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1946-47: Kid Named Gordie Howe Arrives

The Three Stars:

Gordie Howe's Rookie Season: At 6 feet and over 200lbs, Gordie Howe was an immediate presence on NHL ice. But it is the 18 year old's hockey skills that really stand out. Ambidextrous and incredibly strong, Howe was more impressive than his meagre stats suggested. Sure he didn't really explode until his 3rd season (not an uncommon trend in that era) but the rest of the NHL quickly learned to respect his heavy shot and quick elbows.

Clarence Campbell Named President: Hoping to revive his inactive Brooklyn Americans franchise, Red Dutton steps down as NHL president after just three seasons. Clarence Campbell - a former NHL referee, a lawyer, a Rhodes Scholar, and lieutenant-colonel in Canadian Army who later participated in the prosecution of Nazis - was named President.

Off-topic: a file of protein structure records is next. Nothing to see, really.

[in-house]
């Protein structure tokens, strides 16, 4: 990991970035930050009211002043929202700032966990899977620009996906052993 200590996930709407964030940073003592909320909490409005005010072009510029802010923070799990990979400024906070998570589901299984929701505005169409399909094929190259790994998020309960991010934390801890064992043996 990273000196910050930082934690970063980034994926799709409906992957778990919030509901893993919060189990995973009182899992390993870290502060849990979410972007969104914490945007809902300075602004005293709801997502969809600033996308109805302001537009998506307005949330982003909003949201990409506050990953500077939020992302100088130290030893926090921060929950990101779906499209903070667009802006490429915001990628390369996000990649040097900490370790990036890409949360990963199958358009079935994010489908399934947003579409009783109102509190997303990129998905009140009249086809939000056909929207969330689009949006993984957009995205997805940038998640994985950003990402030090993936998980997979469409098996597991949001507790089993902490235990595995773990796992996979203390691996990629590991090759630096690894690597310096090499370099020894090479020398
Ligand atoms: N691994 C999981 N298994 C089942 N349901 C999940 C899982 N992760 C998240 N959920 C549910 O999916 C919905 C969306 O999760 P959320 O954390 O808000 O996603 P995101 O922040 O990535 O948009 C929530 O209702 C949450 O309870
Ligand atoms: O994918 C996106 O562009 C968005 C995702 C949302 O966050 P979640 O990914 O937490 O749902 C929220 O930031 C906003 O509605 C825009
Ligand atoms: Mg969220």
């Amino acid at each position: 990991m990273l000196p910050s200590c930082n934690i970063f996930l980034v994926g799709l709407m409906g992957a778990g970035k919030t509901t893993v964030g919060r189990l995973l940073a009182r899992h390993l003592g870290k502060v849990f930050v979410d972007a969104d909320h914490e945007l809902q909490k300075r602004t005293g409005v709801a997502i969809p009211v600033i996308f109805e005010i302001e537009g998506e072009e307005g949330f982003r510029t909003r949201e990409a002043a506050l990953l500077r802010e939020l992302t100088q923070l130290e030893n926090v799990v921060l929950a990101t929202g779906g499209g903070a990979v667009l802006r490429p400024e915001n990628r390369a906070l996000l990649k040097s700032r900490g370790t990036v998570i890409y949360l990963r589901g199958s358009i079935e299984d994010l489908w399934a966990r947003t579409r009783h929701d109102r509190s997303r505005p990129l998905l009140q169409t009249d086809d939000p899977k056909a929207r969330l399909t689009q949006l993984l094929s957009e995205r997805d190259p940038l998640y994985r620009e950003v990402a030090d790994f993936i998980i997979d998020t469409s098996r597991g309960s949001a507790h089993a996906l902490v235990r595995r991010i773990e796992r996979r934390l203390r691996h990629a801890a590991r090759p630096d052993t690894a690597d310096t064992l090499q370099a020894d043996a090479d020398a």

Golly Gee Whiz! Records Set: Two single game records are set by Toronto Maple Leafs players. On March 16th, 1947 Billy Taylor assists on 7 goals, a record only matched by Wayne Gretzky (three times). On January 8th, 1947, Howie Meeker sets a rookie record with 5 goals, later matched by Don Murdoch. Meeker, not Howe, would win the Calder trophy as rookie of the year.

Season Highlights:
  • The NHL officially adopts hand signals to indicate penalties. The signals are based on gestures originated by Hall of Fame referee Bill Chadwick.
  • Montreal replaces retired general manager Tommy Gorman with Toronto's Frank Selke.
  • Rocket Richard returns to his near-goal-a-game pace, scoring 45 goals. Richard wins his only Hart Trophy of his amazing career. Max Bentley (73 points) beats him by one point for the scoring title.
  • Teeder Kennedy leads the Toronto Maple Leafs to the Stanley Cup, scoring the Cup winning goal.
  • It wasn't a great season for Elmer Lach. He suffered a broken jaw and a fractured skull.

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